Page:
BUTTE — While firefighters have been working hard at the Alder Creek Fire near Wise River to protect homes and property in the area, they’re also trying to protect another important resource.
“It does seem a little counterintuitive that water and fire are opposites, so it seems counterintuitive that a fire can affect the water but it does deeply because of the landscape that the fire's affecting,” said Rayelynn Brandl of the Clark Fork Watershed Education Program.
Crews have been cutting out defensible containment lines to try to prevent the fire from spreading too close to the river.
“As water travels across the landscape draining into the river, it’s going to carry with it all the things that are left behind, so as you have this fire race through, you’re leaving behind a lot of organic carbon that loaded into the stream, nutrients can get loaded in,” said Brandl.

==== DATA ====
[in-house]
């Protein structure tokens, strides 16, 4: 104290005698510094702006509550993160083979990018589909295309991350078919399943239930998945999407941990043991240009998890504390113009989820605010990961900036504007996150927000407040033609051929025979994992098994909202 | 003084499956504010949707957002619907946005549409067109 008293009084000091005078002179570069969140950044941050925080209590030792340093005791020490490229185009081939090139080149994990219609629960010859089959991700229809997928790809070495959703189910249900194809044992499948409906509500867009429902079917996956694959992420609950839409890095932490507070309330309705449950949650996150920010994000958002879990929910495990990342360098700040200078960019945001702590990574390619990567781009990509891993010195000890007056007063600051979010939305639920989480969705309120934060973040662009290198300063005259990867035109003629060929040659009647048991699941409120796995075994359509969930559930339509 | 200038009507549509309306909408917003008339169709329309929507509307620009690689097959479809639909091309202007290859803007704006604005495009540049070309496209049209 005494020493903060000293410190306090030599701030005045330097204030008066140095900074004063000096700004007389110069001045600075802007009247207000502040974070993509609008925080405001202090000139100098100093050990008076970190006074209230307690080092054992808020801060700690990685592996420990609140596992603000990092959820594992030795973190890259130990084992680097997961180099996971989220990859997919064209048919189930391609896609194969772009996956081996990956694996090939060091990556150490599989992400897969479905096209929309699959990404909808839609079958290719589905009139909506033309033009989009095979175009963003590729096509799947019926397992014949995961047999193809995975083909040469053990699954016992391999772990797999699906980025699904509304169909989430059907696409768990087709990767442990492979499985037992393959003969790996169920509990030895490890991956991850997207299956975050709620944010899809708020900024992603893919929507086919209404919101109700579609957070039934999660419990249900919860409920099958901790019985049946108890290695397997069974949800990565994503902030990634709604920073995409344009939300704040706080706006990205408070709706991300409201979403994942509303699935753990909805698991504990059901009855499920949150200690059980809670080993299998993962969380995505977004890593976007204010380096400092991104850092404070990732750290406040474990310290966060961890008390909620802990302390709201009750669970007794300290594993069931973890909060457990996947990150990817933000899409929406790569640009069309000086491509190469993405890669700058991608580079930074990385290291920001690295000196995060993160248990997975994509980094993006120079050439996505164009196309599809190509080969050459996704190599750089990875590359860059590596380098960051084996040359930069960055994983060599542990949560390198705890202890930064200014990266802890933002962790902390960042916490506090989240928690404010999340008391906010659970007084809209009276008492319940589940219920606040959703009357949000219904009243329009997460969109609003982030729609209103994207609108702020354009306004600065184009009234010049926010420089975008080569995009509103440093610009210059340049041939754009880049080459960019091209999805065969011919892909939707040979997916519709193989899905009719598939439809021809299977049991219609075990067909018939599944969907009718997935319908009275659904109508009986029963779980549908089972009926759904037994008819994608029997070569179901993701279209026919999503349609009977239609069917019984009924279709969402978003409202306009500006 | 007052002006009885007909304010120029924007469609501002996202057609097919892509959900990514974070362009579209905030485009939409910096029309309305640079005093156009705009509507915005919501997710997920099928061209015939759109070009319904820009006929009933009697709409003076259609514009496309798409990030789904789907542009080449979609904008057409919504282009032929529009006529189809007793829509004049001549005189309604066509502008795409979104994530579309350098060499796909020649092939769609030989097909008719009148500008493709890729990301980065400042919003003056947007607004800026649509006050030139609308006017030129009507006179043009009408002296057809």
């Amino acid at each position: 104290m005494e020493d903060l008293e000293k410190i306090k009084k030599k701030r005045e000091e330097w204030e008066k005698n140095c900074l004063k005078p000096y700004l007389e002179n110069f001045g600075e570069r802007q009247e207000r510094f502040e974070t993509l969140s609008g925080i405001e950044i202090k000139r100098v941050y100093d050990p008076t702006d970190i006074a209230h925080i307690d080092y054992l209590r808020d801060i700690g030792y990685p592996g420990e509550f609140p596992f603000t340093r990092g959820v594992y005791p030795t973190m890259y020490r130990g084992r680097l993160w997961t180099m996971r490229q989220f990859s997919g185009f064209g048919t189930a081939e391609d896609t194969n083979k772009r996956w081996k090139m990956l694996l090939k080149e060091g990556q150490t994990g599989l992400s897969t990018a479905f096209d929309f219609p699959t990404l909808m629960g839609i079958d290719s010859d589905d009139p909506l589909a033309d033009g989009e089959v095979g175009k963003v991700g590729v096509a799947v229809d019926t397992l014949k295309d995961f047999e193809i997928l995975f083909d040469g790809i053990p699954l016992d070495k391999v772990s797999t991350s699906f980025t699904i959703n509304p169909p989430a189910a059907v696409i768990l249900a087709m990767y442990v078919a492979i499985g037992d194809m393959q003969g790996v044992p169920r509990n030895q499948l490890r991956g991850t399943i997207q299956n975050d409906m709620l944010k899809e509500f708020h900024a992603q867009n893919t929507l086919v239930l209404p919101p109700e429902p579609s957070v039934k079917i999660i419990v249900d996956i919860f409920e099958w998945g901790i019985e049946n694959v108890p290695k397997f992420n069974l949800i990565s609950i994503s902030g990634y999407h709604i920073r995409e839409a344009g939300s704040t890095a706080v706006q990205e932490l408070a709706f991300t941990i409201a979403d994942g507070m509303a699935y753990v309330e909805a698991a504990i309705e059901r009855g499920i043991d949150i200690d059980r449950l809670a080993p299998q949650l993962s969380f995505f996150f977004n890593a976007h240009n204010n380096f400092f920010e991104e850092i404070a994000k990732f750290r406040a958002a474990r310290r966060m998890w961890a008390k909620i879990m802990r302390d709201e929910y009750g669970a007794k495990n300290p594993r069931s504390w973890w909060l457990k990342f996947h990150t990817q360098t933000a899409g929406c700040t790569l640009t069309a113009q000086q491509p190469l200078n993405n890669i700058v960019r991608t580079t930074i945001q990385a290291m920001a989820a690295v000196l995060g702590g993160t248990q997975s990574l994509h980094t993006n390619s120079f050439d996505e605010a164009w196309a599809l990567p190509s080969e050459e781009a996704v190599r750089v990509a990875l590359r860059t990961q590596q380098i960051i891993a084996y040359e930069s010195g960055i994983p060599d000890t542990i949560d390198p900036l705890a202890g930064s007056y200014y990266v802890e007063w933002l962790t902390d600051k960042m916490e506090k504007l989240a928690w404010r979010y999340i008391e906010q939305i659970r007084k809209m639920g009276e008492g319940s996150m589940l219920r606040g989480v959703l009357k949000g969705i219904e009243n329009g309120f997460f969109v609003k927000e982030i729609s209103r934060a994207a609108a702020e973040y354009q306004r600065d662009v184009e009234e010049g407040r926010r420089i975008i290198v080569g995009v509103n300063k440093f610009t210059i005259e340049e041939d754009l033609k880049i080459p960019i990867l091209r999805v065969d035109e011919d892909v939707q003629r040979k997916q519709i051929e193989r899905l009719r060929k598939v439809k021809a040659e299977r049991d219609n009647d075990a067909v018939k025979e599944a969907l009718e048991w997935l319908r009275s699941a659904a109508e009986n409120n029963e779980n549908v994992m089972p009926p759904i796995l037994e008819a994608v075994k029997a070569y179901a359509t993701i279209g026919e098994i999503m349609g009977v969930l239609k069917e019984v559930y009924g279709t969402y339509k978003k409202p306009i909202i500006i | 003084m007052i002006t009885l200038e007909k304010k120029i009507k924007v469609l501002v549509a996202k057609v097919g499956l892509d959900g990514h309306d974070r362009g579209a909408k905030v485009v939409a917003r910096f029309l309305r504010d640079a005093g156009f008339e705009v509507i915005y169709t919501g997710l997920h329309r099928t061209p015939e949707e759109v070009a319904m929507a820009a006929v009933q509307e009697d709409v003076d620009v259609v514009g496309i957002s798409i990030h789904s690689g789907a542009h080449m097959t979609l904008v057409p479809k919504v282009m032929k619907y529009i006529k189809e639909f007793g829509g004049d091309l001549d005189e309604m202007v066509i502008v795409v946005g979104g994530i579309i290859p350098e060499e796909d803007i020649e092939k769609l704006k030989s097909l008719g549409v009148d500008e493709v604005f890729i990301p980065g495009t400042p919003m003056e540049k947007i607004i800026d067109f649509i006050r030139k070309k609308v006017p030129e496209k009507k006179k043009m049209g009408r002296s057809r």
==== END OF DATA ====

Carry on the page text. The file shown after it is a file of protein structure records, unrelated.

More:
Experts say that all that burnt-up material can get into the river through runoff, contaminating the environment and is harmful to aquatic life.
“So as we get high water flows into the river and you erode off all of the soil, it becomes extremely turbid in the river, so that’s like air pollution to us, is turbidity to fish. So they have a hard time breathing, their gills get clogged up with things. The nutrients that get loaded in can cause excessive plant growth later on in the season,” said Brandl.
Rivers naturally repair themselves over time, but experts say increased wildfire activity gives rivers and streams less time to repair.